I am passing alongside a pale blue estate car. In the wintry light it is the colour of cement. The windshield and windows are tinted and I can’t see in. I feel a little uneasy about this but I can see quite clearly that there is a place just up ahead. It will be tight but I am sure that this driver, like all the others, is skilful enough. That he will be able to manoeuvre his vehicle quite easily into position. But he doesn’t.
This perplexes me. I step down from the kerb and out into the road. Standing in the middle of the parking space I look back and there are no cars coming. It isn’t too late, he can still back-up but he doesn’t.
At the crossroads he turns right toward the City Centre. I cross at the junction and I stop and I stand and I wait. I expect that here, where the road is wider and there are no cars parked on either side, that he will turn himself around and begin to make his way back. But he doesn’t and, brake lights ablaze, he carries on, albeit awkwardly, down the hill.
When I start to follow he seems to speed up. I am running now and at the end of the road he turns left, onto the ring road and he is gone, leaving me stranded, anxious, here at the edge.

 

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fiction, photography

SAVING

Chris R-0904 Image by Christine Renney

He is concerned now that he won’t finish, reach the end before he is dead or dying and too frail, that there won’t be enough space.
The newspapers are almost everywhere. He had begun in the spare bedroom, first in layers and then stacks against the wall, and working his way out into the room, first one side and then the other, leaving a gap in between.
The rest of the house had been reduced to a series of these narrow walkways, like tunnels they are narrowest in the places where he rarely needs to go.
There are no newspapers in the kitchen, nor the bathroom, not yet but of course it is just a matter of time. His bed is clear and he is still able to open the wardrobe doors. There is an armchair in the sitting room and a television on its stand pulled up much too close. He hasn’t blocked out the downstairs windows yet but they are almost impossible to reach and so the curtains remain permanently drawn back. After dark the rooms are bathed in an amber glow from the street lamps outside.

It isn’t so much the why, but the how, that concerns him. The very real possibility that his house won’t be big enough worries him constantly. The newspapers had changed over the years and they were still changing. Not just the content but also the way in which it is presented and he had wanted to save those changes and he was saving them. But twenty five years ago he wouldn’t have believed that newspapers could die, and yet they were and now he was running out of room.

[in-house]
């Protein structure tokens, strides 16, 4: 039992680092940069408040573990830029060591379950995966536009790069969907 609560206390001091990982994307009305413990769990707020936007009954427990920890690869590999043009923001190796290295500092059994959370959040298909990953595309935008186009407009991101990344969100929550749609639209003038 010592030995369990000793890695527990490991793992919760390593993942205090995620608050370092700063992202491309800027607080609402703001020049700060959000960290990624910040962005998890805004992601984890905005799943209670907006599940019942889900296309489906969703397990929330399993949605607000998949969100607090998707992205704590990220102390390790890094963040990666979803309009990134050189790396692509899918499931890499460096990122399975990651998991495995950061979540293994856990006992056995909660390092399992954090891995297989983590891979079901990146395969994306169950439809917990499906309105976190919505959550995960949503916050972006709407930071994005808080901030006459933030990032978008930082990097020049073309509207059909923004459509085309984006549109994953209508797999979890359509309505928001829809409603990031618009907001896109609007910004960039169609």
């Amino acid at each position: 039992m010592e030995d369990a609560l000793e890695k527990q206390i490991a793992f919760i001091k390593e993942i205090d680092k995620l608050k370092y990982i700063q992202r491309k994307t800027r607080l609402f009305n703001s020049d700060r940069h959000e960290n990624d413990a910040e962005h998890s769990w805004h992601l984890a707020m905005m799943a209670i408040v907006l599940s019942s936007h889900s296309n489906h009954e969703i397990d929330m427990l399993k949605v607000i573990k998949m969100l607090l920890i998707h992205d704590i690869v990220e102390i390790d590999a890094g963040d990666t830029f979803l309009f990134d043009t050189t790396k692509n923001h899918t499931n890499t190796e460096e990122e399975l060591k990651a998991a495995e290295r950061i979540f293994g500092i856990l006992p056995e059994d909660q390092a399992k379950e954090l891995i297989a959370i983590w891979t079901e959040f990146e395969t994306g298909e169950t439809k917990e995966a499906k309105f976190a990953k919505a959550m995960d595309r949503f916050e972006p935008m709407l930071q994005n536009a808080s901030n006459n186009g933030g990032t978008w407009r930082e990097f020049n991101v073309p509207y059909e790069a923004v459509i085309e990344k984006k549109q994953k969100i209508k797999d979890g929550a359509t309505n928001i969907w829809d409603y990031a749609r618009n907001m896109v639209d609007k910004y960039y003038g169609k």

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fiction, photography

SHELTER

Chris R-0257-2 Image by Christine Renney

I step beneath the bridge and begin to slow down and, at around the mid-way point, I grind to a halt. I look up at the roof and suddenly I have shelter. The wall to my left is covered with layers of graffiti and I cross and lean against it.
I can hear the traffic thundering along the carriageway above. It is almost constant up there but, concentrating, I can hear the little gaps, the spaces in between each vehicle.
Down here the cars and the trucks are far less frequent. The pauses are varied and unpredictable and much more difficult to fill. Fumbling I remove my tie and, crouching down, hold it with both hands. I remember reading somewhere how, in Romania under Ceausescu, cars with odd numbers on their registration plates were only allowed on the roads on ‘odd number’ days. I realise that I have forgotten today’s date and I don’t know if this is an odd number day.
I can’t read the plates on the vehicles flashing past me so fast. Anyhow it would be a pointless exercise. I am not in Romania and even if I were, Ceausescu’s reign of terror ended long ago.
I let the tie slip from my hands and stare down at it coiled between my muddy shoes.

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fiction

THE COMPOUND

Chris R-1110369 Image by Christine Renney

At less than an hour’s drive from the City, the compound wasn’t particularly remote but it did feel isolated surrounded, as it was, by open country, as if in the middle of nowhere.
The guard had been on duty for three days and he began to realise that his orders had been more than a little sketchy. He knew what to do when the others arrived – his job was to simply check their credentials, to let them in and to leave them be. But no-one had come yet and already he found himself gazing longingly through the gatehouse window at his car parked beside the barrier.
He didn’t need to leave the gatehouse. It incorporated his living quarters and there were enough supplies in the store room to last him for months. He was able to operate the entrance gate and the barriers from inside the front office. Cameras had been situated across the site and all he really needed to do was sit before the bank of monitors and watch.
He had expected the compound to be busy, a veritable hive of activity, people constantly coming and going and he hadn’t prepared himself for this lengthy period alone.

The guard abandoned his post. At first he kept to the inner single track road and carried the swipe card with him, reasoning that if anyone did arrive he would be able to let them in without too much inconvenience. Anyhow, he had been here on his own for almost a week now and he couldn’t be expected to be available twenty four hours a day.